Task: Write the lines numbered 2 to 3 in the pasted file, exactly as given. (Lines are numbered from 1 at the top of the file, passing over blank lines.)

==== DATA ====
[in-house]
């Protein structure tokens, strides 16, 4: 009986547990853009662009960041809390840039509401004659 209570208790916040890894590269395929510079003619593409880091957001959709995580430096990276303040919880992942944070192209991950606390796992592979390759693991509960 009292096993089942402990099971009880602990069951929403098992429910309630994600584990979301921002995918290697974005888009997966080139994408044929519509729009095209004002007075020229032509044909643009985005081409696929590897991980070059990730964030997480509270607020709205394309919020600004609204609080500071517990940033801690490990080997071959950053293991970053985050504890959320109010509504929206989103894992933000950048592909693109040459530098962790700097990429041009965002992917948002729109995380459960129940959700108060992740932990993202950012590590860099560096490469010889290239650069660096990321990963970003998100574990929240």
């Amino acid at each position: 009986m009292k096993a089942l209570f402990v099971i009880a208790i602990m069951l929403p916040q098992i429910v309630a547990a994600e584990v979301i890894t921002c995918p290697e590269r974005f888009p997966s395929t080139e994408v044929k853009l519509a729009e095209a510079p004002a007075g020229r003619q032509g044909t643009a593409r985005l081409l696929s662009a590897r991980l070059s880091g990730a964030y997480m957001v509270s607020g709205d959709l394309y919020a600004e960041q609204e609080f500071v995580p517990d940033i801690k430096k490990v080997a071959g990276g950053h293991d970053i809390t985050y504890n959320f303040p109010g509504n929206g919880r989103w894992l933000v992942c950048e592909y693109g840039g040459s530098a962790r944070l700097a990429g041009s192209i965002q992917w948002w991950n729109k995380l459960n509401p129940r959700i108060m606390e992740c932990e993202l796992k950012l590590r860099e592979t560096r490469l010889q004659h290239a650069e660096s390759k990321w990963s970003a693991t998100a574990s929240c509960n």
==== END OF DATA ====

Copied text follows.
């Protein structure tokens, strides 16, 4: 009986547990853009662009960041809390840039509401004659 209570208790916040890894590269395929510079003619593409880091957001959709995580430096990276303040919880992942944070192209991950606390796992592979390759693991509960 009292096993089942402990099971009880602990069951929403098992429910309630994600584990979301921002995918290697974005888009997966080139994408044929519509729009095209004002007075020229032509044909643009985005081409696929590897991980070059990730964030997480509270607020709205394309919020600004609204609080500071517990940033801690490990080997071959950053293991970053985050504890959320109010509504929206989103894992933000950048592909693109040459530098962790700097990429041009965002992917948002729109995380459960129940959700108060992740932990993202950012590590860099560096490469010889290239650069660096990321990963970003998100574990929240």
């Amino acid at each position: 009986m009292k096993a089942l209570f402990v099971i009880a208790i602990m069951l929403p916040q098992i429910v309630a547990a994600e584990v979301i890894t921002c995918p290697e590269r974005f888009p997966s395929t080139e994408v044929k853009l519509a729009e095209a510079p004002a007075g020229r003619q032509g044909t643009a593409r985005l081409l696929s662009a590897r991980l070059s880091g990730a964030y997480m957001v509270s607020g709205d959709l394309y919020a600004e960041q609204e609080f500071v995580p517990d940033i801690k430096k490990v080997a071959g990276g950053h293991d970053i809390t985050y504890n959320f303040p109010g509504n929206g919880r989103w894992l933000v992942c950048e592909y693109g840039g040459s530098a962790r944070l700097a990429g041009s192209i965002q992917w948002w991950n729109k995380l459960n509401p129940r959700i108060m606390e992740c932990e993202l796992k950012l590590r860099e592979t560096r490469l010889q004659h290239a650069e660096s390759k990321w990963s970003a693991t998100a574990s929240c509960n």